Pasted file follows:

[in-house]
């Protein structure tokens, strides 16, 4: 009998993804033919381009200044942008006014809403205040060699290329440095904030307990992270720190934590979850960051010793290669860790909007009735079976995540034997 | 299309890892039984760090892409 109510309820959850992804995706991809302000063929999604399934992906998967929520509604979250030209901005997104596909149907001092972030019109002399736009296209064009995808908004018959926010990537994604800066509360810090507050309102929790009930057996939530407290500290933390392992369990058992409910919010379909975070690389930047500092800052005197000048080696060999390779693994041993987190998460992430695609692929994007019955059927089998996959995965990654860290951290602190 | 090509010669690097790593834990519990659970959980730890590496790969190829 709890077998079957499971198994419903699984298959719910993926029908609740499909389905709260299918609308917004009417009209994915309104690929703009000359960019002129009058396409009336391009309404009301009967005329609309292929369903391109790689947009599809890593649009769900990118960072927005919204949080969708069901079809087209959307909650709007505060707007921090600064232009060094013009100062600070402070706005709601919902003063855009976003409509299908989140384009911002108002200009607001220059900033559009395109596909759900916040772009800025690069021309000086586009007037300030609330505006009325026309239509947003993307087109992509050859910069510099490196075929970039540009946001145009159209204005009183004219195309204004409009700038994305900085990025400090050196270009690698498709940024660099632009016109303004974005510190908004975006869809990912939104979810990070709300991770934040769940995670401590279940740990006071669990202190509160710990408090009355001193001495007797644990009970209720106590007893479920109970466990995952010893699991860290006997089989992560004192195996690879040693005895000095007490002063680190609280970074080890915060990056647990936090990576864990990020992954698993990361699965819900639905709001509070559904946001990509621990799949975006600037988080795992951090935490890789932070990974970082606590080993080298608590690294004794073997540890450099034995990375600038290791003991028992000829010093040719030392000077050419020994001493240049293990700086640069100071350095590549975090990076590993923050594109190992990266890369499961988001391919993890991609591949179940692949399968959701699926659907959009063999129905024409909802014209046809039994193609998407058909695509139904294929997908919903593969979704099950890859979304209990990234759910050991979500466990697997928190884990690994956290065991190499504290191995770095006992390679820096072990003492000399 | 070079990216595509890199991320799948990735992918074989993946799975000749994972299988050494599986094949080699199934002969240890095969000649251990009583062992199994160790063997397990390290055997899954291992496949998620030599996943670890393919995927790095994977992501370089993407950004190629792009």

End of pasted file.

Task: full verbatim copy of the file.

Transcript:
[in-house]
């Protein structure tokens, strides 16, 4: 009998993804033919381009200044942008006014809403205040060699290329440095904030307990992270720190934590979850960051010793290669860790909007009735079976995540034997 | 299309890892039984760090892409 109510309820959850992804995706991809302000063929999604399934992906998967929520509604979250030209901005997104596909149907001092972030019109002399736009296209064009995808908004018959926010990537994604800066509360810090507050309102929790009930057996939530407290500290933390392992369990058992409910919010379909975070690389930047500092800052005197000048080696060999390779693994041993987190998460992430695609692929994007019955059927089998996959995965990654860290951290602190 | 090509010669690097790593834990519990659970959980730890590496790969190829 709890077998079957499971198994419903699984298959719910993926029908609740499909389905709260299918609308917004009417009209994915309104690929703009000359960019002129009058396409009336391009309404009301009967005329609309292929369903391109790689947009599809890593649009769900990118960072927005919204949080969708069901079809087209959307909650709007505060707007921090600064232009060094013009100062600070402070706005709601919902003063855009976003409509299908989140384009911002108002200009607001220059900033559009395109596909759900916040772009800025690069021309000086586009007037300030609330505006009325026309239509947003993307087109992509050859910069510099490196075929970039540009946001145009159209204005009183004219195309204004409009700038994305900085990025400090050196270009690698498709940024660099632009016109303004974005510190908004975006869809990912939104979810990070709300991770934040769940995670401590279940740990006071669990202190509160710990408090009355001193001495007797644990009970209720106590007893479920109970466990995952010893699991860290006997089989992560004192195996690879040693005895000095007490002063680190609280970074080890915060990056647990936090990576864990990020992954698993990361699965819900639905709001509070559904946001990509621990799949975006600037988080795992951090935490890789932070990974970082606590080993080298608590690294004794073997540890450099034995990375600038290791003991028992000829010093040719030392000077050419020994001493240049293990700086640069100071350095590549975090990076590993923050594109190992990266890369499961988001391919993890991609591949179940692949399968959701699926659907959009063999129905024409909802014209046809039994193609998407058909695509139904294929997908919903593969979704099950890859979304209990990234759910050991979500466990697997928190884990690994956290065991190499504290191995770095006992390679820096072990003492000399 | 070079990216595509890199991320799948990735992918074989993946799975000749994972299988050494599986094949080699199934002969240890095969000649251990009583062992199994160790063997397990390290055997899954291992496949998620030599996943670890393919995927790095994977992501370089993407950004190629792009």